The cover of the three dominant species responded differently to the nutrient addition treatments (Fig. 3). The growth of Calluna vulgaris was limited by P and not by N, the growth of Erica tetralix was limited by N and definitely not by P, and the growth of Molinia caerulea was limited by N and P together. The N + P treatment increased the biomass of Calluna vulgaris and Molinia caerulea so that competition for light became a disadvantage for Erica tetralix, the shortest species of the three. Aerts (1990) investigated the same three species and concluded that Molinia caerulea crowded out the other two species when nutrient availability increased. In our experiment Erica tetralix was almost outcompeted after 5 years in the N + P treatment but the other two species were both growing well.

Under these nutrient-poor conditions, the growth of the three dominant species, growing together in the same plots, was limited by different nutrients. The coexistence of these three species in the same vegetation appears to have been favoured by a relatively low availability of both N and P. Disturbance of this resource balance might bring about the competitive exclusion of one or two of the species. Our findings suggest that species diversity in heathland is favoured by low nutrient availability of both nutrients, and changes in the availability of one nutrient might disturb the balance.

The results we report are in agreement with the resource balance hypothesis (Braakhekke & Hooftman 1999) that predicts that species will coexist in a competitive equilibrium in a homogeneous environment when actual resource supply ratios are balanced. This conclusion is also in agreement with the resource transport and competition theory of Huston & DeAngelis (1994), which predicts that shifts from limitation by one type of resource to limitation by another type can dramatically alter the nature and intensity of competitive interactions.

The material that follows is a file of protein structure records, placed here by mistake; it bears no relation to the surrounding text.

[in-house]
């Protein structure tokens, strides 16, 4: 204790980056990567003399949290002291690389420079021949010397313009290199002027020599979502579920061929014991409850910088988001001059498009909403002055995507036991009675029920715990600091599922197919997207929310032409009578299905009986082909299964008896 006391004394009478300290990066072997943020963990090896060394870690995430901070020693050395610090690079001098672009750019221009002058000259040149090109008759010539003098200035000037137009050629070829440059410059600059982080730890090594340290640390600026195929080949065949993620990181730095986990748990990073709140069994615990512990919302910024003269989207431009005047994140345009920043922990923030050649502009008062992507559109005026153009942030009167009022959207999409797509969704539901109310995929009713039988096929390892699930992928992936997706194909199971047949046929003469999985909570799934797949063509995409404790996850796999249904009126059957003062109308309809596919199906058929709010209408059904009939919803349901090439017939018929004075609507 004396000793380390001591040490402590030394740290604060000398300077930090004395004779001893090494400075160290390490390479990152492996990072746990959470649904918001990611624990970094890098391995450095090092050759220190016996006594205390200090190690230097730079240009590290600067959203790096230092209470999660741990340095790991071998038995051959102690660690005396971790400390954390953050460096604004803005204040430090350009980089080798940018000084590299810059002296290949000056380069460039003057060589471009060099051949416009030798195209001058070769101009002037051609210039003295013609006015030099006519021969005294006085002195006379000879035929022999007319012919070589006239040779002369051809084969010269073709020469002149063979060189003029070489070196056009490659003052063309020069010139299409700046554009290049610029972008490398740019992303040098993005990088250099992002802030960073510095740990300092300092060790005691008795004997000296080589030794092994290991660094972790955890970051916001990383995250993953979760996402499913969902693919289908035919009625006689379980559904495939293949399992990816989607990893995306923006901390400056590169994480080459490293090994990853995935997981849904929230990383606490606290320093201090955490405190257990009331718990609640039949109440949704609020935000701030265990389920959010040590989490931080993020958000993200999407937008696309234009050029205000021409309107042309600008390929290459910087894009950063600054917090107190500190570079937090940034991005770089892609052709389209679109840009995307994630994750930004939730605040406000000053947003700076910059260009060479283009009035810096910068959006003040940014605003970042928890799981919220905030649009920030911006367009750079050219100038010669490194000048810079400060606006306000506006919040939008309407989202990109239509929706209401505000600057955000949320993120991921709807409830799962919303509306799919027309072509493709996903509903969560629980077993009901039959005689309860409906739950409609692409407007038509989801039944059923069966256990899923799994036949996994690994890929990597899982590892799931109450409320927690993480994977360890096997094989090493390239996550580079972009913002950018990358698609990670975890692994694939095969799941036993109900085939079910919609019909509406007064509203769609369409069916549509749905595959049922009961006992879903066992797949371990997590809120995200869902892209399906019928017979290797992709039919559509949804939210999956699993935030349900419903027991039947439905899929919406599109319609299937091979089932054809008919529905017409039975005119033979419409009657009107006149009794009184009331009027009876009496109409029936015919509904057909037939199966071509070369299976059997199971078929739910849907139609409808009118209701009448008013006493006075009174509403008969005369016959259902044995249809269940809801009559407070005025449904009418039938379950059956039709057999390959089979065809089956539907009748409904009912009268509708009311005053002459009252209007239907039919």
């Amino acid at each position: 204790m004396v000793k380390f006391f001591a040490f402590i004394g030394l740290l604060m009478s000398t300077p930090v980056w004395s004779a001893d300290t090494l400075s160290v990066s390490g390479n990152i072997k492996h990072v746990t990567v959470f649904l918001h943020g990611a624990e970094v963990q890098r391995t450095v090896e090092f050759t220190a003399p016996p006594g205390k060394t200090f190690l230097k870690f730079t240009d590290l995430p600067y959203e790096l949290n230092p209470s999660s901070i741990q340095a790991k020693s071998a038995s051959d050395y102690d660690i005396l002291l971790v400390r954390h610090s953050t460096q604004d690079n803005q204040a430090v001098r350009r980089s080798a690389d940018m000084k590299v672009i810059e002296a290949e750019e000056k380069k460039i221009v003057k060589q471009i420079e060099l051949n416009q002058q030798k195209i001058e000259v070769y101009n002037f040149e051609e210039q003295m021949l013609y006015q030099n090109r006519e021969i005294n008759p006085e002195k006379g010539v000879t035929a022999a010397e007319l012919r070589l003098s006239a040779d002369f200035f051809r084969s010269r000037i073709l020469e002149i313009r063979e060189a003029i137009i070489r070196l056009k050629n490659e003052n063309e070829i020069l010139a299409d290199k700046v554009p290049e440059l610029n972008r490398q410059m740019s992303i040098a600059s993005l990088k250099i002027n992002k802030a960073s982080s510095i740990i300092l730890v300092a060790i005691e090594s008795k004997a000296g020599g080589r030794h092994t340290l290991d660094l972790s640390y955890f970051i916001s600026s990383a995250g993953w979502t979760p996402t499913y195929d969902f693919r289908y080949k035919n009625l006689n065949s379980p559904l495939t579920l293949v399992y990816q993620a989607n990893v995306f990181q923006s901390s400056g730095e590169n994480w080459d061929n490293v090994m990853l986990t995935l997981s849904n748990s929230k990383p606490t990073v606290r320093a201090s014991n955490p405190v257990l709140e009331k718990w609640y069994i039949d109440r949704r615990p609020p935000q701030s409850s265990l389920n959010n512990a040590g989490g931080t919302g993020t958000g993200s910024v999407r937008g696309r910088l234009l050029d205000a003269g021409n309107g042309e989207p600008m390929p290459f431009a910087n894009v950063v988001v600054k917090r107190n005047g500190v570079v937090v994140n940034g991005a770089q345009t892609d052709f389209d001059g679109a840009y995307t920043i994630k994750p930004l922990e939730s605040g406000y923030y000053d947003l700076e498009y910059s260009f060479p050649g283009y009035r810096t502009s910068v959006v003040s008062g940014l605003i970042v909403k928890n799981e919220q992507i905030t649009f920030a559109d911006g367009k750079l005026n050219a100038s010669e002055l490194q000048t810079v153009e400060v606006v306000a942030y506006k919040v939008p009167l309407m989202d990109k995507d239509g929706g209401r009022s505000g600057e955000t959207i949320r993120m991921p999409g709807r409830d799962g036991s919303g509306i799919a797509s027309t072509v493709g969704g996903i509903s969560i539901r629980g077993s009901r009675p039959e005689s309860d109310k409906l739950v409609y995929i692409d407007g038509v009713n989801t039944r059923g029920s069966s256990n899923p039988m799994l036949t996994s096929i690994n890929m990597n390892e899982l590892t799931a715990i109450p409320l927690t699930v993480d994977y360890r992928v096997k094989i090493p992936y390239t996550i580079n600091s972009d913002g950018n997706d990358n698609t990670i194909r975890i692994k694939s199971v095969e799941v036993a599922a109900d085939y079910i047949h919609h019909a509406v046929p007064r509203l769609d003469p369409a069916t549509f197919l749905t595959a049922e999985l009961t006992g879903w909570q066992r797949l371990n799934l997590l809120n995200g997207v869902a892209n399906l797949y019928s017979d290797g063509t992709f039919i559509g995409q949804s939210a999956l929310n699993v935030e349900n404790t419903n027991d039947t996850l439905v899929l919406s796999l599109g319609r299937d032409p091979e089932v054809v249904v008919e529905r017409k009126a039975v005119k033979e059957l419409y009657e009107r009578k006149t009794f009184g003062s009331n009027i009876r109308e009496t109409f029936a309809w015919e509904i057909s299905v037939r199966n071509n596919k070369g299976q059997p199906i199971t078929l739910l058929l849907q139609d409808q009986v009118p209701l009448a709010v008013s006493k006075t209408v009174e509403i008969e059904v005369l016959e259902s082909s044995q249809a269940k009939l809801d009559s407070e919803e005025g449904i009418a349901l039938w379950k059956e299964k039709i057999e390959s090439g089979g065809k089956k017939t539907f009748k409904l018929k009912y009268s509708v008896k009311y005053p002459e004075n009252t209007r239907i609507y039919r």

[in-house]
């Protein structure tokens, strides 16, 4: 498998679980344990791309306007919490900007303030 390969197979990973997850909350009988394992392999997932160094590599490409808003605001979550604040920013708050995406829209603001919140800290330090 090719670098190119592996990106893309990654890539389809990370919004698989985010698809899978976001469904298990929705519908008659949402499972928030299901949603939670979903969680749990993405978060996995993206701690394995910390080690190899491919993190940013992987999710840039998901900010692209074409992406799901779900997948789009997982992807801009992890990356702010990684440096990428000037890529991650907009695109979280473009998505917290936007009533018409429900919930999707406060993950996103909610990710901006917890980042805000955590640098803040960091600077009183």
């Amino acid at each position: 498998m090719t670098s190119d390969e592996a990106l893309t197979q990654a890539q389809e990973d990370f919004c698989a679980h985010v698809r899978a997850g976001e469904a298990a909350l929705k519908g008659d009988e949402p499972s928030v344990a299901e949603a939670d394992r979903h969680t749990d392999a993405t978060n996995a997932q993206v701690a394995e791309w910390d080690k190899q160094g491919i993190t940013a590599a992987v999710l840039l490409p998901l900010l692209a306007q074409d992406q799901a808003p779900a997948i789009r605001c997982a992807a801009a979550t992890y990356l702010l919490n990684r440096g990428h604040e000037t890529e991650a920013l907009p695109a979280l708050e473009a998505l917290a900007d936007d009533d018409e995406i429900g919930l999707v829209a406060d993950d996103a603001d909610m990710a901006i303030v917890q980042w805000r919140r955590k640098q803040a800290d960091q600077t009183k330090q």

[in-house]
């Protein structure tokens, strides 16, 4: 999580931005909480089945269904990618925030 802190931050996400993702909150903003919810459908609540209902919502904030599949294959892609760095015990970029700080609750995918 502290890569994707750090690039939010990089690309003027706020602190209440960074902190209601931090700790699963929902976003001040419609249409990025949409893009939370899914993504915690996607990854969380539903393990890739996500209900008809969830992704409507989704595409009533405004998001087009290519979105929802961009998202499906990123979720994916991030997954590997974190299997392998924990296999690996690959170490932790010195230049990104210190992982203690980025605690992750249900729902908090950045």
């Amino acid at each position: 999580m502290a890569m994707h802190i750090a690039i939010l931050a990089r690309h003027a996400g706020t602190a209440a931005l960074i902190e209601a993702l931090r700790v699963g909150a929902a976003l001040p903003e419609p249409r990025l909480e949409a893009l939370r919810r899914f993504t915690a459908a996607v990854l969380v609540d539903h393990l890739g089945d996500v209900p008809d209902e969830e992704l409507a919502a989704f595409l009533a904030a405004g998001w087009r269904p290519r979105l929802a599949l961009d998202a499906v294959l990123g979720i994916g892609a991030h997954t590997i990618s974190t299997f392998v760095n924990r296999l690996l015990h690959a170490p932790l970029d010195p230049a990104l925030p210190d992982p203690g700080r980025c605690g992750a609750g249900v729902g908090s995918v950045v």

The high values for the N:P ratios measured in the above-ground vegetation in the control plots (Table 1) indicate that P and probably also K are the nutrients limiting the vegetation growth in this area (Koerselman & Meuleman 1996). This is in agreement with earlier findings (Roem & Berendse 2000). Our results indicate that N still limits growth of at least one of the dominant species, Erica tetralix, in spite of the high N deposition in this region. Only in the N + P treatment did we find a significant increase in biomass production. Changes in nutrient availability induced changes in the nutrient ratios measured in the vegetation. We found that the N:P ratio in the above-ground vegetation influenced the number of species (Table 4), which is in agreement with the theory of the resource balance hypothesis. We therefore conclude that increased N availability due to high N deposition threatens species composition by disturbing species’ coexistence at balanced supplies of resources.

In this study we distinguished the acidifying and eutrophying components of the effects of N deposition on heathland vegetation. Acidification was the most important factor reducing species diversity, due to increased Al ion concentrations in the upper soil layer and resulting toxicity for many species. The increased N availability altered the equilibrium between the dominant species and decreased species diversity.

The current restoration management of the area we studied is succeeding in restoring a relatively species-rich heath vegetation, probably due to the hydrological measures that have increased the soil pH in parts of the area, combined with the removal of accumulated N in the soil with the sod removal. We showed in this study that acidification is the most serious threat to European heathlands but that accumulation of N can decrease species richness. The most effective restoration measures in the short term will be those combating acidification but, without measures to diminish or to remove deposited N, species richness will decrease again in the longer term.

Acknowledgements

The authors are grateful to Gelders Landschap for granting permission to carry out the experiment in their nature reserve, and to J. Van Walsem for technical assistance. Critical comments of Dr H. de Kroon, Dr S. Güsewell and Dr M. Heijmans helped to improve earlier versions of the manuscript. J. Burrough advised on the English.